Sugar Shak is undefeated in conference this season, but that only amounts to three matches: a tech-fall of Brendan Devine, and regular decisions over Mason Reinhardt and Jelani Embree. Rasheed did pin No. 11 Sammy Colbray of Iowa State in 45 seconds (Rasheed is absolutely deadly with his cross-face cradle), but he is still an enigma in how he stacks up with the best of the Big Ten 184-pounds elite. Luckily for all of us, that mystery will be solved this weekend in Minneapolis.
The next two dudes to keep an eye on are Taylor Venz and Emery Parker. Parker beat Venz in the third-place bout at last year's NCAAs, but Venz got his revenge in a dual meet this season. Parker and Venz also split two additional matches in the 2017-18 season, so the ultimate rubber match could happen in the consolation round, as Venz has the No. 3 preseed and Parker the No. 4, or potentially it could occur in Pittsburgh, as both wrestlers will be getting wild cards if they somehow fail to finish in the top eight in Minneapolis.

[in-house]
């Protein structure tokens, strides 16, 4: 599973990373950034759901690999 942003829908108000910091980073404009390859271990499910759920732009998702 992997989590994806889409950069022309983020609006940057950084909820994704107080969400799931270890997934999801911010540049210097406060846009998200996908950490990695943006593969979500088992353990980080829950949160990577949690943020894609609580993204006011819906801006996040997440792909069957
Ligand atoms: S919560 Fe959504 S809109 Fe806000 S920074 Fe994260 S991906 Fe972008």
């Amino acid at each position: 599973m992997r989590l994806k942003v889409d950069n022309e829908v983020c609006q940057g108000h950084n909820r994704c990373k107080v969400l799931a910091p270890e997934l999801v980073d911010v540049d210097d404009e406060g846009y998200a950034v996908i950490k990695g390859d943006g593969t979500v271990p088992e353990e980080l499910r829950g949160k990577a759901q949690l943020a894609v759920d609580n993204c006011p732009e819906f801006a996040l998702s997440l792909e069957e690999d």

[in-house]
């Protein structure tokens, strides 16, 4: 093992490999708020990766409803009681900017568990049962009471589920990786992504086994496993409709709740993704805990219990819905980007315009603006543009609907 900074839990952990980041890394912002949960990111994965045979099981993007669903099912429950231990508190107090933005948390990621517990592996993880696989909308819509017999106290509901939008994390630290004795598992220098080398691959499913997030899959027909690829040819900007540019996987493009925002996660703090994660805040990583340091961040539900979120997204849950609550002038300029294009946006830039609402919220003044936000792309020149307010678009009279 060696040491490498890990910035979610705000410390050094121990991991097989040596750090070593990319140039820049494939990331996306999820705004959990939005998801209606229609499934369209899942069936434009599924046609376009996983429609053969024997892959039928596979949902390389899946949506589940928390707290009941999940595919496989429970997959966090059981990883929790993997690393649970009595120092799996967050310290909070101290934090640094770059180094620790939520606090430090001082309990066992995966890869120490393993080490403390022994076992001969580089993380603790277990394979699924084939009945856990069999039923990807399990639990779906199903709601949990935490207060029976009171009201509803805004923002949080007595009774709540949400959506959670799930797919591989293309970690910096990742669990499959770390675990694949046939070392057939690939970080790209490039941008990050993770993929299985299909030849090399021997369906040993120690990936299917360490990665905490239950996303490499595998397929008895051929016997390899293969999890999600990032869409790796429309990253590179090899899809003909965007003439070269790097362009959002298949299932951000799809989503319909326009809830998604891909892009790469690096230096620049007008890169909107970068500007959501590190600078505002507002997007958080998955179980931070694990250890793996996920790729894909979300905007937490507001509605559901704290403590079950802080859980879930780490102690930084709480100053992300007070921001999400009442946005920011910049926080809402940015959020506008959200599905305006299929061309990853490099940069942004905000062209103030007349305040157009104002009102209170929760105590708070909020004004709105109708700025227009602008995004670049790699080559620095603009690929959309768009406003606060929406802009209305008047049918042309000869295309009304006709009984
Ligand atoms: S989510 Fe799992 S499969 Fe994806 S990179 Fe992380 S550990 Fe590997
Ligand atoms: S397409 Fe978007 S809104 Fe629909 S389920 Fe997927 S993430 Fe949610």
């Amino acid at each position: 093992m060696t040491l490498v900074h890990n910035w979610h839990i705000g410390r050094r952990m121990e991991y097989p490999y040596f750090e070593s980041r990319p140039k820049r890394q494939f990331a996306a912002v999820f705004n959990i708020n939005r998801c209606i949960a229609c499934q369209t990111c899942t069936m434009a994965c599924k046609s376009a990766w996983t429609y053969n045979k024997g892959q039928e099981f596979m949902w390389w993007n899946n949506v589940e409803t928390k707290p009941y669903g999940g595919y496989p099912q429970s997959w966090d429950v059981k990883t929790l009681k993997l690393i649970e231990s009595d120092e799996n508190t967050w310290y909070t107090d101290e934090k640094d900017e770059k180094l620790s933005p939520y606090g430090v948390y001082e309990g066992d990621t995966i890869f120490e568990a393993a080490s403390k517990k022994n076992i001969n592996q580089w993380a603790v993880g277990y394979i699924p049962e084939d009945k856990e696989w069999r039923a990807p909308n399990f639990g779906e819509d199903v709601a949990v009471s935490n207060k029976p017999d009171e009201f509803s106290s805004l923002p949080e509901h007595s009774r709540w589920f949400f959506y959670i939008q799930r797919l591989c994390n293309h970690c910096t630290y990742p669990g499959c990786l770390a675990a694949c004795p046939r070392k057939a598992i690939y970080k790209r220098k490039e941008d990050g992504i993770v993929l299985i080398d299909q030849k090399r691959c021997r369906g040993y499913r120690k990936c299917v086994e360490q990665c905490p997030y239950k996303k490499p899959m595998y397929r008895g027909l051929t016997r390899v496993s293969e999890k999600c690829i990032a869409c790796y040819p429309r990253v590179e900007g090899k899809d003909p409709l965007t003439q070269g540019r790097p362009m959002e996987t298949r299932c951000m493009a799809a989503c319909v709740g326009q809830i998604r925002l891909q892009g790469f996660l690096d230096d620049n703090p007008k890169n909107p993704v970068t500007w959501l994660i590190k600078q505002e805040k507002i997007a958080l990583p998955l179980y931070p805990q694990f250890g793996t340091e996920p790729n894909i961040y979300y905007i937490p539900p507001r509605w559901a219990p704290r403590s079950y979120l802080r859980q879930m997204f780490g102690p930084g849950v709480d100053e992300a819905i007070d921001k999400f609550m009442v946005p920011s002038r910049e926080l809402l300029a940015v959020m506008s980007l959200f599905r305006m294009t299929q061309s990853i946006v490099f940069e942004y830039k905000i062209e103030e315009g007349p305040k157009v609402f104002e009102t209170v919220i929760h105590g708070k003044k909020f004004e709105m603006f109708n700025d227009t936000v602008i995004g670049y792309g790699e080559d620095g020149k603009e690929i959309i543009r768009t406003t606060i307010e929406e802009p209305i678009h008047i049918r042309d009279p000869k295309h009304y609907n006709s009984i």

Cash Wilcke is a two-time blood-round finisher at 197-pounds. He's favored to win a bid to Pittsburgh fairly easily. It'll likely be more challenging for a trio of talented freshmen—Cam Caffey, Jelani Embree and Mason Reinhardt—to earn bids, especially with top 20 bubble contenders Nick Gravina, Max Lyon and Norman Conley in need of a stolen bid to continue their seasons.
1. Myles Martin
2. Taylor Venz
3. Shakur Rasheed
4. Emery Parker
#1 Bo Nickal (Penn State) AQ
#2 Kollin Moore (Ohio State) AQ
#5 Jacob Warner (Iowa) AQ
#10 Christian Brunner (Purdue) AQ
#12 Eric Schultz (Nebraska) AQ
Jackson Striggow (Michigan)
Dylan Anderson (Minnesota)
Brad Wilton (Michigan State)
Matt Correnti (Rutgers)
Beau Breske (Wisconsin)
Zack Chakonis (Northwestern)
Andre Lee (Illinois)
Jake Kleimola (Indiana)
Niko Cappello (Maryland)